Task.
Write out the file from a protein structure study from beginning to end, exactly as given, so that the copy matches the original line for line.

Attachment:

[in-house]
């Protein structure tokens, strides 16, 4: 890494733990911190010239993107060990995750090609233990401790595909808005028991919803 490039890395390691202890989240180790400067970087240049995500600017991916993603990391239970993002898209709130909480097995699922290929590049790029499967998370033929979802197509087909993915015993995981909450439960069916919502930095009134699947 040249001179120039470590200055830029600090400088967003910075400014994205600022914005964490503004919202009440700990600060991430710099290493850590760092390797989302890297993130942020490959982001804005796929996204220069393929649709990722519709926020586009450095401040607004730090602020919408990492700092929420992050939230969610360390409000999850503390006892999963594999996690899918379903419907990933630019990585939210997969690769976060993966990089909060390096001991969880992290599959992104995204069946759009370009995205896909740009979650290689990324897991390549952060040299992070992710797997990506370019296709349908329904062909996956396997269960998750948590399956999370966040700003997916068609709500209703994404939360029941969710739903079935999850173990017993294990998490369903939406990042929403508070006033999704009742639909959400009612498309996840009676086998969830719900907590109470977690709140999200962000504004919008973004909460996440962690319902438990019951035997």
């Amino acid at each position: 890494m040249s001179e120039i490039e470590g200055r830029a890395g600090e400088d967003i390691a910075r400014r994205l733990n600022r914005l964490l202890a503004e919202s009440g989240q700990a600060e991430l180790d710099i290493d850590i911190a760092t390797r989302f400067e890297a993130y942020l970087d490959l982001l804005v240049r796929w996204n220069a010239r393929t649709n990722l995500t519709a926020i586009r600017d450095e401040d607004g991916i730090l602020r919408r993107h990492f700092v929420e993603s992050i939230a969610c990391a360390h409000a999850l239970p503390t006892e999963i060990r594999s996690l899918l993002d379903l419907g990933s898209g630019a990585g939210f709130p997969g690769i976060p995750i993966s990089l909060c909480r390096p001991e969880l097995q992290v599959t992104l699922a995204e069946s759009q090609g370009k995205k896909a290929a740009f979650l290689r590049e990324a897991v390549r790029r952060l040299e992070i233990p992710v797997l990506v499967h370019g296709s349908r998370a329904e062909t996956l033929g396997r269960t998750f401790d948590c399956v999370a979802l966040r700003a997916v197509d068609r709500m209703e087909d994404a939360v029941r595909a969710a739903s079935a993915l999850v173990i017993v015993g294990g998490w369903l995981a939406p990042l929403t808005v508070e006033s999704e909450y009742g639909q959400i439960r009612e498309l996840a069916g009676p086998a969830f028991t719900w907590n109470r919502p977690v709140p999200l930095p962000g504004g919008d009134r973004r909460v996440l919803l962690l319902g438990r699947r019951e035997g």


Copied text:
[in-house]
């Protein structure tokens, strides 16, 4: 890494733990911190010239993107060990995750090609233990401790595909808005028991919803 490039890395390691202890989240180790400067970087240049995500600017991916993603990391239970993002898209709130909480097995699922290929590049790029499967998370033929979802197509087909993915015993995981909450439960069916919502930095009134699947 040249001179120039470590200055830029600090400088967003910075400014994205600022914005964490503004919202009440700990600060991430710099290493850590760092390797989302890297993130942020490959982001804005796929996204220069393929649709990722519709926020586009450095401040607004730090602020919408990492700092929420992050939230969610360390409000999850503390006892999963594999996690899918379903419907990933630019990585939210997969690769976060993966990089909060390096001991969880992290599959992104995204069946759009370009995205896909740009979650290689990324897991390549952060040299992070992710797997990506370019296709349908329904062909996956396997269960998750948590399956999370966040700003997916068609709500209703994404939360029941969710739903079935999850173990017993294990998490369903939406990042929403508070006033999704009742639909959400009612498309996840009676086998969830719900907590109470977690709140999200962000504004919008973004909460996440962690319902438990019951035997």
């Amino acid at each position: 890494m040249s001179e120039i490039e470590g200055r830029a890395g600090e400088d967003i390691a910075r400014r994205l733990n600022r914005l964490l202890a503004e919202s009440g989240q700990a600060e991430l180790d710099i290493d850590i911190a760092t390797r989302f400067e890297a993130y942020l970087d490959l982001l804005v240049r796929w996204n220069a010239r393929t649709n990722l995500t519709a926020i586009r600017d450095e401040d607004g991916i730090l602020r919408r993107h990492f700092v929420e993603s992050i939230a969610c990391a360390h409000a999850l239970p503390t006892e999963i060990r594999s996690l899918l993002d379903l419907g990933s898209g630019a990585g939210f709130p997969g690769i976060p995750i993966s990089l909060c909480r390096p001991e969880l097995q992290v599959t992104l699922a995204e069946s759009q090609g370009k995205k896909a290929a740009f979650l290689r590049e990324a897991v390549r790029r952060l040299e992070i233990p992710v797997l990506v499967h370019g296709s349908r998370a329904e062909t996956l033929g396997r269960t998750f401790d948590c399956v999370a979802l966040r700003a997916v197509d068609r709500m209703e087909d994404a939360v029941r595909a969710a739903s079935a993915l999850v173990i017993v015993g294990g998490w369903l995981a939406p990042l929403t808005v508070e006033s999704e909450y009742g639909q959400i439960r009612e498309l996840a069916g009676p086998a969830f028991t719900w907590n109470r919502p977690v709140p999200l930095p962000g504004g919008d009134r973004r909460v996440l919803l962690l319902g438990r699947r019951e035997g």